Consolidate traffic data from multiple sites/apps in Google Analytics

If you own multiple websites, you’ve often wondered how to consolidate traffic data from all your Web properties (or apps) into a single view – besides Excel, that is!

Here is a quick guide on how to get this setup on all your sites, whether you use a tag management system or in-page tagging.

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Content groups in Google Analytics

If there is an unsung hero in Google Analytics, it is definitely something called content groups (or content grouping). Never heard of it? It is hiding in plain sight, in your Google Analytics view settings, and can be set up in a couple of clicks. Once content groupings are set up, you will always want to use them 🙂

Ready? Get some coffee, snacks, and let’s go build some content groups.

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Creating page-count-based triggers in Google Tag Manager

Nothing is more annoying than visiting a website and getting spammed by pop-ups, right? I’m pretty sure your users resent that too so if you’re a digital marketer, you are not always in control of how some partner tags get fired. What if you could set up engagement-based triggers to add another layer of control? What if you could control tags based on page count?

In today’s post we’ll be looking at how to set this up with Google Tag Manager by using a simple rule to store and increment the number of page views in a cookie. Then we’ll build a trigger that fires tags after a set number of pages have been viewed.

Ready? Let’s go 🙂

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Debugging Google Tag Manager remotely

So your website is equipped with Google Tag Manager (good).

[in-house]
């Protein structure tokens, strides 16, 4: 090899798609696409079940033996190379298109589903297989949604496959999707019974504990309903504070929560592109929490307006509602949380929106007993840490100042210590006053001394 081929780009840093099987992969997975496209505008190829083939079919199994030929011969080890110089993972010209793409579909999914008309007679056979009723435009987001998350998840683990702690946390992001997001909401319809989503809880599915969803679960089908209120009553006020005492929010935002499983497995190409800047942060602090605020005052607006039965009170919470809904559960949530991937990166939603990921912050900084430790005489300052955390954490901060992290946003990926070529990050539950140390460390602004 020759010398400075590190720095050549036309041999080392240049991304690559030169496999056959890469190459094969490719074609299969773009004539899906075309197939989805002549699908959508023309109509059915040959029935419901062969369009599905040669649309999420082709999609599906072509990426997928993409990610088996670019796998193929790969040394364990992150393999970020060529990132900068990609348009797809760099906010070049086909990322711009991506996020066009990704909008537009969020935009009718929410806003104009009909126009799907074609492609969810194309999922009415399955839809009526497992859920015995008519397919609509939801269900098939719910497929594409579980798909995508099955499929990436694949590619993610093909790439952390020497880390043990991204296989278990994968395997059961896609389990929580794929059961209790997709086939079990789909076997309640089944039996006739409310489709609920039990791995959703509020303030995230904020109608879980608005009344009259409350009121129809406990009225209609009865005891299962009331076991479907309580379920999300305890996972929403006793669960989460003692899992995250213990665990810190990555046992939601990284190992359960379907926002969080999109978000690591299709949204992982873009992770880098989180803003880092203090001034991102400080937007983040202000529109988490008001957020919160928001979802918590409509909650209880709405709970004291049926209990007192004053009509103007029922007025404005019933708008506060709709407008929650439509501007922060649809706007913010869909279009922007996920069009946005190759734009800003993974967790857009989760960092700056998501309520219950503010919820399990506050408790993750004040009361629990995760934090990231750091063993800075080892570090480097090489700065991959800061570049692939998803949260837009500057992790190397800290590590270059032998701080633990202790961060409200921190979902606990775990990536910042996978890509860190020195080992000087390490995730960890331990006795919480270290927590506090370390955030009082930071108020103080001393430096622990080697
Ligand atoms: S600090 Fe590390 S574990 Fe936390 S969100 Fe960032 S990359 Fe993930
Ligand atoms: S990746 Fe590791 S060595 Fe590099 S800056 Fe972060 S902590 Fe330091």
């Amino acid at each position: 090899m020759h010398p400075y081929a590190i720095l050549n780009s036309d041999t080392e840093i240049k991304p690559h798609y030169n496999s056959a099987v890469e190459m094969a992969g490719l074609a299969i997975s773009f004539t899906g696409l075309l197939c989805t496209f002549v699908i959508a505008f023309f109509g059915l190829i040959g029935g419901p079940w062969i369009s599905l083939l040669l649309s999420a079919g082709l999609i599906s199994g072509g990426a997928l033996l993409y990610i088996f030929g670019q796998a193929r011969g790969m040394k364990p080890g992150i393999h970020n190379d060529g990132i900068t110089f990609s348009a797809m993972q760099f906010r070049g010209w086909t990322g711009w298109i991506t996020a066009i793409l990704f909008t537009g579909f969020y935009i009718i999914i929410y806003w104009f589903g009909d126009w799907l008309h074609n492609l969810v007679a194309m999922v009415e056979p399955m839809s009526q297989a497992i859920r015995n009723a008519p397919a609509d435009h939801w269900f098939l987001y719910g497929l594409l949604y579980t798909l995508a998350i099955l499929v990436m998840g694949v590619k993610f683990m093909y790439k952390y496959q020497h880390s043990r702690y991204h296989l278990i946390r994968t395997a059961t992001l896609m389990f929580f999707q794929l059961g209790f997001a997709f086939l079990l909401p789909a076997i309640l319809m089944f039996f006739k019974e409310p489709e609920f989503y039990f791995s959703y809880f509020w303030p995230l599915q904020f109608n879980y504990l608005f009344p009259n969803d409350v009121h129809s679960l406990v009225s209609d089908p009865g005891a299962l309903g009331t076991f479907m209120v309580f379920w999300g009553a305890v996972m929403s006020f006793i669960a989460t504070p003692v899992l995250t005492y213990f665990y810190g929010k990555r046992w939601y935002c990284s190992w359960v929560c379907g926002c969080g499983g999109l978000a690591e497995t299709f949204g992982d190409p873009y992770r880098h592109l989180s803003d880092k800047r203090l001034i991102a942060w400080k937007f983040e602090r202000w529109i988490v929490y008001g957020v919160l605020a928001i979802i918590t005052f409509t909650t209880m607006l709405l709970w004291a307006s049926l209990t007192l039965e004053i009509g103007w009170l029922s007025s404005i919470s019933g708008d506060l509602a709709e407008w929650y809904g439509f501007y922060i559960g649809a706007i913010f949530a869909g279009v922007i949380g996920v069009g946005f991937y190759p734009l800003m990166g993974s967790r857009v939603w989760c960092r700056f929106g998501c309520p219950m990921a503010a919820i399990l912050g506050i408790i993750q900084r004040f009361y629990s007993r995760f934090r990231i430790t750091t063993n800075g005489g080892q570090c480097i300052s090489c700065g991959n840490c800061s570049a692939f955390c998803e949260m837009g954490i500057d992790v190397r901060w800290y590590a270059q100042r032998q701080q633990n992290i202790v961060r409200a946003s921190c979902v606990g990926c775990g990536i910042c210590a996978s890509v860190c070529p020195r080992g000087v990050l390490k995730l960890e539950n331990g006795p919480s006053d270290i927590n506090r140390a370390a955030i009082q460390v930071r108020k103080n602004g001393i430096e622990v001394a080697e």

But your webmaster/IT contact is AWOL/bankrupt/defunct (bad).
On top of that, let’s assume that you’re trying to debug something complex such as an e-commerce transaction but you have no way to place test orders to perform basic debugging.
Long story short: debugging Google Tag Manager can prove tricky! But fear not, here is one reliable method you can use!

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Google Tag Manager prepares support for other major tags

February 2019 EDIT: Google announced at Superweek Hungary the imminent release of tag templates, allowing for more tag flexibility!

If you use Google Tag Manager on a daily basis like I do (or hourly in my case), you probably love the fact that you can tie in tags for the entire Google ecosystem, especially now that Google released native support for YouTube tracking.

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Measuring the impact of adblocking with Google Analytics and GTM

adblock extension for Google Chrome and FirefoxLately, there has been a lot of talk about adblocking and its impact on digital marketing campaigns. Most digital pundits will blame adblocking for everything that is wrong with online ad campaigns – very often with no idea of what they’re talking about. In this post, I describe a method to measure said impact without having to rely on preconceived ideas or resort to guesstimates. Of course, this is done with Google Analytics and Google Tag Manager, which, ironically, are also the target of adblocking plugins – but we’ll get into that later.

Interested? See you after the jump!

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Creative uses of Google Tag Manager: site hacking/ripping

In my series on creative uses of Google Tag Manager and Analytics, here is a specific use case I thought i’d share with you.

I recently saw my blog content got ripped and reposted on another website, laced with porn content. Here is how I fought back with the help of Google Tag Manager.

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